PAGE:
Training tomorrow’s leaders today

Published 12:00 am Tuesday, June 7, 2005

MURFREESBORO – When Hertford County High School graduate James Boone and Northampton County High School – East graduate Terry Williams met, they had a common vision.

The two saw that many teens in the community needed an alternative to their regular surroundings and realized a change was needed.

The result – Future Leaders In Action (FLIA), a non-profit organization that serves as a computer lab and training site, a talent agency, tutorial center and a host to many other activities to get kids off the street and into something positive.

&uot;We saw what the community needed because we grew up in it,&uot; Boone said. &uot;We know how we got where we are today and we’re trying to provide a different alternative to violence and drugs for local kids.&uot;

The two believe that teaching computer skills is a vital tool for youth today, as society is becoming increasingly computer relient.

&uot;Computer literacy is a must in the modern day with even the simplest jobs requiring it,&uot; Williams said. &uot;The times are changing and we don’t want to let these kids get left behind.&uot;

The group teaches all basic computer skills, including word, Internet access, emails, faxing and more.

They are able to provide these services to lower income families who couldn’t afford a computer otherwise, but get computer and internet access through FLIA.

&uot;Many lower income people cannot afford computers,&uot; Williams said. &uot;Computer literacy has become a graduation requirement and it’s not fair to hold kids back just because they can’t afford a computer.&uot;

Another tool taught by FLIA is application and resume making, which are taught through workshops.

The group plays host to many activities throughout the year, including model talent shows, basketball tournaments, step shows and gospel fests.

Arguably, FLIA’s most popular event is their annual holiday step show, which will be held this year on December 3 at NCHS – East. The show features groups from as far away as Raleigh and Charlotte.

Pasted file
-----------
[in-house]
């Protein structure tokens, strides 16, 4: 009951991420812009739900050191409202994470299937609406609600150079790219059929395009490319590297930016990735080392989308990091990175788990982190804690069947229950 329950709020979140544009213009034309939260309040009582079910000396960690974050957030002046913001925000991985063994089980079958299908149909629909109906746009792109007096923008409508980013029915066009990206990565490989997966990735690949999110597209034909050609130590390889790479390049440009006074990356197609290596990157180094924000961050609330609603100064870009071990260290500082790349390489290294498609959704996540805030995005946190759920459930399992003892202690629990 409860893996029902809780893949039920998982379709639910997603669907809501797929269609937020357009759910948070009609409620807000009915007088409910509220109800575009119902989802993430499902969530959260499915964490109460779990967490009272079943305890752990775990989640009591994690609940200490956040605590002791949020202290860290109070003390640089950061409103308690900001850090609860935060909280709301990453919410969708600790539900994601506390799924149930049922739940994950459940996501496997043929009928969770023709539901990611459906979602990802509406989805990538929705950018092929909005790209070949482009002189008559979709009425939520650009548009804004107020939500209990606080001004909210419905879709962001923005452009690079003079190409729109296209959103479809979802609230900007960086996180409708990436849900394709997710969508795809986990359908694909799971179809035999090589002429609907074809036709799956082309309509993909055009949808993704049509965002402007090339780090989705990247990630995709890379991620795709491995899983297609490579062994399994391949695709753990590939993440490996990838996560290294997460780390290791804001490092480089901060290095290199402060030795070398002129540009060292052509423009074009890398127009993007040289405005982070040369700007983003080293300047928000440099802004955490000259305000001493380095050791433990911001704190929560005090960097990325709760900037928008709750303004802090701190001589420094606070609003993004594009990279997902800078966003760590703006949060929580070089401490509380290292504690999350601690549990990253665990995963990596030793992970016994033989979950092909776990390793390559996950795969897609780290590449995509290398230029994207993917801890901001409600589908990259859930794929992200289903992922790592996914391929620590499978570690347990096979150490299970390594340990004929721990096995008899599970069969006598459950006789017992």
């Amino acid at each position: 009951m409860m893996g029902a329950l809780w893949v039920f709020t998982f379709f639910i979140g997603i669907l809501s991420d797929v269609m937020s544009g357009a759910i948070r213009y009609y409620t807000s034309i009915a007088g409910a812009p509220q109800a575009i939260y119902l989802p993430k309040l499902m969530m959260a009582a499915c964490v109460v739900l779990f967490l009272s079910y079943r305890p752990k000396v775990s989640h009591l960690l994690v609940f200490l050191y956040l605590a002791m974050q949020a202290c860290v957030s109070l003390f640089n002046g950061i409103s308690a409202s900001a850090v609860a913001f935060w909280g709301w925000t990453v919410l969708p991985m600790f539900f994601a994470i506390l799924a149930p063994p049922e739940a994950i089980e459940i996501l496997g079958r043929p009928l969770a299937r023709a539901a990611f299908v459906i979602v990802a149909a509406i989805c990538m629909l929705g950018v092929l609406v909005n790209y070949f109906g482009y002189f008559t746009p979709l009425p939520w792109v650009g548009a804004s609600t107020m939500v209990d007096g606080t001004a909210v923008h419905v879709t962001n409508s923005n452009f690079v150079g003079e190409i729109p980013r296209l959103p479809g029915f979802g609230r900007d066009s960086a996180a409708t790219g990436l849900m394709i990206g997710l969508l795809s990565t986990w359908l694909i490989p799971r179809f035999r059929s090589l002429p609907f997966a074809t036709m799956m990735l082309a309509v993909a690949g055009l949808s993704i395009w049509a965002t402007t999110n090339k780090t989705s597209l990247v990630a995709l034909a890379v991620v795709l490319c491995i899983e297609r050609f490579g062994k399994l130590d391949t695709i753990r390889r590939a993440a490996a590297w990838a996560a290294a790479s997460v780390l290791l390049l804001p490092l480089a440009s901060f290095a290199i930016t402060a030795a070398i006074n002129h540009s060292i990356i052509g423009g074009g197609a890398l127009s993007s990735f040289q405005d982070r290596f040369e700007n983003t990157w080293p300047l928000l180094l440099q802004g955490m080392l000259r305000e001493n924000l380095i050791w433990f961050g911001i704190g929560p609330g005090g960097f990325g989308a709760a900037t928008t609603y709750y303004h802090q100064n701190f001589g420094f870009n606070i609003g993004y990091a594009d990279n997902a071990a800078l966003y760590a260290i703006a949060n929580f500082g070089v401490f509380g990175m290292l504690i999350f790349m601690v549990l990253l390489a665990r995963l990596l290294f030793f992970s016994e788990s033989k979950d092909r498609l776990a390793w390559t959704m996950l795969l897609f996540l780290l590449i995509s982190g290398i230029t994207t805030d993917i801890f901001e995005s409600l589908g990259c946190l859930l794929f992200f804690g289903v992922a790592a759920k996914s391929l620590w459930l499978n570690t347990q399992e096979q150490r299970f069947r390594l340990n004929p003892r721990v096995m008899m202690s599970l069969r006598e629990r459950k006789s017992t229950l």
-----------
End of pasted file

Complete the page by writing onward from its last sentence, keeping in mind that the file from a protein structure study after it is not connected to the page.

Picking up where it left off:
The model talent show is another popular event for the group and will be held in Windsor in August of this year.

&uot;We’re just trying to keep the community active and enhance all the skills we can for them,&uot; Boone said.

All these programs are free for the youth involved, as FLIA continues to be a non-profit organization.

Funding of the events are done through other businesses that Boone and Williams run, such as a table and chair rental group and providing sound and lighting for special events.

&uot;We rent out for reunions, weddings, graduations and all kinds of events,&uot; Boone said. &uot;Most recently we did the sound for Chowan College’s graduation and all of the money we get from these events goes to FLIA.&uot;

Other funding for the group comes from fundraisers, private donations and ticket raffles.

FLIA partners with Youth Expressions, led by Kim Jenkins, in reaching the youth and serves five counties, including Hertford, Northampton, Bertie, Gates and Halifax.

Summertime is the busiest for the different organizations as kids are out of school and college students are back in the area.

FLIA employs college students over the summer to both work with kids on computers and serve as mentors, resulting in not only a positive summer job for college students, but also more teachers for the kids.

The group also uses college students for outreach during the summer, hopefully getting people more involved with FLIA.

The outreach attempts during the summer are mainly done handing out fliers in public or visiting churches and promoting their cause.

During the school year, FLIA recruits members from the schools, but are mostly aided by the schools referring students to the different groups, particularly Youth Expressions.

People like Boone, Williams and Jenkins have brought these positive programs into the area, hoping for a change – a change that will only come through action.

&uot;We’re trying to empower and motivate the youth of this area,&uot; Boone said. &uot;We want them to know that they can do great things by being mentally strong and working hard.&uot;